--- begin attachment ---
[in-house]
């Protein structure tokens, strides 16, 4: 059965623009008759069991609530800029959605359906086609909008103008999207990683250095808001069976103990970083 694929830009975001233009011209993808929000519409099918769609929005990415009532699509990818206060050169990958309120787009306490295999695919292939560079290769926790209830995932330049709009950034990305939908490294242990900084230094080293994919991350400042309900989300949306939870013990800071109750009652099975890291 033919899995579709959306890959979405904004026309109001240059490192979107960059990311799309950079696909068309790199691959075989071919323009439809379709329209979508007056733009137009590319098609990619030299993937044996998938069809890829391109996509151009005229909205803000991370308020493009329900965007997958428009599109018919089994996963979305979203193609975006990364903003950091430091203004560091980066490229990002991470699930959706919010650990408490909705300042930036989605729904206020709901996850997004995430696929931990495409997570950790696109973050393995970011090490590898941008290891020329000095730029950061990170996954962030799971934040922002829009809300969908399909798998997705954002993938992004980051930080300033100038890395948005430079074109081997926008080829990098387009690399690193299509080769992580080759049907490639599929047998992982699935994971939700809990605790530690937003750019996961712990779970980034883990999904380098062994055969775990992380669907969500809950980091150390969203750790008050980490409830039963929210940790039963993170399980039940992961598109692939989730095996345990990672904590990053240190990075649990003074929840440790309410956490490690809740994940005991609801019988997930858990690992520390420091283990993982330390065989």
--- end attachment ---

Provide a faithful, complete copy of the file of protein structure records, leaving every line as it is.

[in-house]
């Protein structure tokens, strides 16, 4: 059965623009008759069991609530800029959605359906086609909008103008999207990683250095808001069976103990970083 694929830009975001233009011209993808929000519409099918769609929005990415009532699509990818206060050169990958309120787009306490295999695919292939560079290769926790209830995932330049709009950034990305939908490294242990900084230094080293994919991350400042309900989300949306939870013990800071109750009652099975890291 033919899995579709959306890959979405904004026309109001240059490192979107960059990311799309950079696909068309790199691959075989071919323009439809379709329209979508007056733009137009590319098609990619030299993937044996998938069809890829391109996509151009005229909205803000991370308020493009329900965007997958428009599109018919089994996963979305979203193609975006990364903003950091430091203004560091980066490229990002991470699930959706919010650990408490909705300042930036989605729904206020709901996850997004995430696929931990495409997570950790696109973050393995970011090490590898941008290891020329000095730029950061990170996954962030799971934040922002829009809300969908399909798998997705954002993938992004980051930080300033100038890395948005430079074109081997926008080829990098387009690399690193299509080769992580080759049907490639599929047998992982699935994971939700809990605790530690937003750019996961712990779970980034883990999904380098062994055969775990992380669907969500809950980091150390969203750790008050980490409830039963929210940790039963993170399980039940992961598109692939989730095996345990990672904590990053240190990075649990003074929840440790309410956490490690809740994940005991609801019988997930858990690992520390420091283990993982330390065989």